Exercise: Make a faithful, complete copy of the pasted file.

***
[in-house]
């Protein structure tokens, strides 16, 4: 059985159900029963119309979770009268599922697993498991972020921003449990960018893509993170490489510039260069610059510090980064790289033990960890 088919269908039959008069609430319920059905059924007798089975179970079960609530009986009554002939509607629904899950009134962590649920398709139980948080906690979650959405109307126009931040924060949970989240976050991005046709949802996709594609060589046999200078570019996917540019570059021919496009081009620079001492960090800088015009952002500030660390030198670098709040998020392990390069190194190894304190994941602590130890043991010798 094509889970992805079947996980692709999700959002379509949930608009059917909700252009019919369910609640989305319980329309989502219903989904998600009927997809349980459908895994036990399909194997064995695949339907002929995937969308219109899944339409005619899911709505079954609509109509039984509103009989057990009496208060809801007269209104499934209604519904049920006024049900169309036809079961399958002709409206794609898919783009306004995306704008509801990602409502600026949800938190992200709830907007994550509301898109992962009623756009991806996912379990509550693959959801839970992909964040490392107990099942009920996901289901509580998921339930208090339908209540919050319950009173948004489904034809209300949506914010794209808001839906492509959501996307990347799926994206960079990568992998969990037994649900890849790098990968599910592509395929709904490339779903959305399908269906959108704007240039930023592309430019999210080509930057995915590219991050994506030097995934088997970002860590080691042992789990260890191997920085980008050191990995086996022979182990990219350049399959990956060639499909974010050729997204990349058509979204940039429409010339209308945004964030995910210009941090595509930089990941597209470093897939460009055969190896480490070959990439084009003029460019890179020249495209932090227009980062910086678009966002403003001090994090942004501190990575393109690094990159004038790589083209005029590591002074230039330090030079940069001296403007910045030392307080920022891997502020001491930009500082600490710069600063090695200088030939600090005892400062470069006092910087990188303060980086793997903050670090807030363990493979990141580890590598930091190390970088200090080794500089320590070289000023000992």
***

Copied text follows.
[in-house]
């Protein structure tokens, strides 16, 4: 059985159900029963119309979770009268599922697993498991972020921003449990960018893509993170490489510039260069610059510090980064790289033990960890 088919269908039959008069609430319920059905059924007798089975179970079960609530009986009554002939509607629904899950009134962590649920398709139980948080906690979650959405109307126009931040924060949970989240976050991005046709949802996709594609060589046999200078570019996917540019570059021919496009081009620079001492960090800088015009952002500030660390030198670098709040998020392990390069190194190894304190994941602590130890043991010798 094509889970992805079947996980692709999700959002379509949930608009059917909700252009019919369910609640989305319980329309989502219903989904998600009927997809349980459908895994036990399909194997064995695949339907002929995937969308219109899944339409005619899911709505079954609509109509039984509103009989057990009496208060809801007269209104499934209604519904049920006024049900169309036809079961399958002709409206794609898919783009306004995306704008509801990602409502600026949800938190992200709830907007994550509301898109992962009623756009991806996912379990509550693959959801839970992909964040490392107990099942009920996901289901509580998921339930208090339908209540919050319950009173948004489904034809209300949506914010794209808001839906492509959501996307990347799926994206960079990568992998969990037994649900890849790098990968599910592509395929709904490339779903959305399908269906959108704007240039930023592309430019999210080509930057995915590219991050994506030097995934088997970002860590080691042992789990260890191997920085980008050191990995086996022979182990990219350049399959990956060639499909974010050729997204990349058509979204940039429409010339209308945004964030995910210009941090595509930089990941597209470093897939460009055969190896480490070959990439084009003029460019890179020249495209932090227009980062910086678009966002403003001090994090942004501190990575393109690094990159004038790589083209005029590591002074230039330090030079940069001296403007910045030392307080920022891997502020001491930009500082600490710069600063090695200088030939600090005892400062470069006092910087990188303060980086793997903050670090807030363990493979990141580890590598930091190390970088200090080794500089320590070289000023000992």